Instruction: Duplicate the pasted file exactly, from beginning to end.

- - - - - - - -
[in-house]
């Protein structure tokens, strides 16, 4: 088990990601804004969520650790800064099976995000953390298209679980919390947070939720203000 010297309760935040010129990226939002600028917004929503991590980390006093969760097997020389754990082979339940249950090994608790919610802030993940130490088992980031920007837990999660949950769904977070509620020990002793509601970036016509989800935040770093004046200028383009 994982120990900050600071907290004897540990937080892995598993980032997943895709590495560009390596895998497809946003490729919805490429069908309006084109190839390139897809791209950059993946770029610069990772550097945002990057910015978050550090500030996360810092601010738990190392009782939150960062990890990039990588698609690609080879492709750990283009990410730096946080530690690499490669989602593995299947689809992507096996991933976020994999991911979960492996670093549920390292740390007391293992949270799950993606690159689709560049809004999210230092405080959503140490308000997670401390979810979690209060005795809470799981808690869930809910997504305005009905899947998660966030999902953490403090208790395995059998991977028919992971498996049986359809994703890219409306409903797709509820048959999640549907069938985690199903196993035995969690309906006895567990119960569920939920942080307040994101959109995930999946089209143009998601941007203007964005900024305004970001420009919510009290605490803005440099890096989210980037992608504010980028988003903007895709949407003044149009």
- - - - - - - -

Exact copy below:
[in-house]
């Protein structure tokens, strides 16, 4: 088990990601804004969520650790800064099976995000953390298209679980919390947070939720203000 010297309760935040010129990226939002600028917004929503991590980390006093969760097997020389754990082979339940249950090994608790919610802030993940130490088992980031920007837990999660949950769904977070509620020990002793509601970036016509989800935040770093004046200028383009 994982120990900050600071907290004897540990937080892995598993980032997943895709590495560009390596895998497809946003490729919805490429069908309006084109190839390139897809791209950059993946770029610069990772550097945002990057910015978050550090500030996360810092601010738990190392009782939150960062990890990039990588698609690609080879492709750990283009990410730096946080530690690499490669989602593995299947689809992507096996991933976020994999991911979960492996670093549920390292740390007391293992949270799950993606690159689709560049809004999210230092405080959503140490308000997670401390979810979690209060005795809470799981808690869930809910997504305005009905899947998660966030999902953490403090208790395995059998991977028919992971498996049986359809994703890219409306409903797709509820048959999640549907069938985690199903196993035995969690309906006895567990119960569920939920942080307040994101959109995930999946089209143009998601941007203007964005900024305004970001420009919510009290605490803005440099890096989210980037992608504010980028988003903007895709949407003044149009």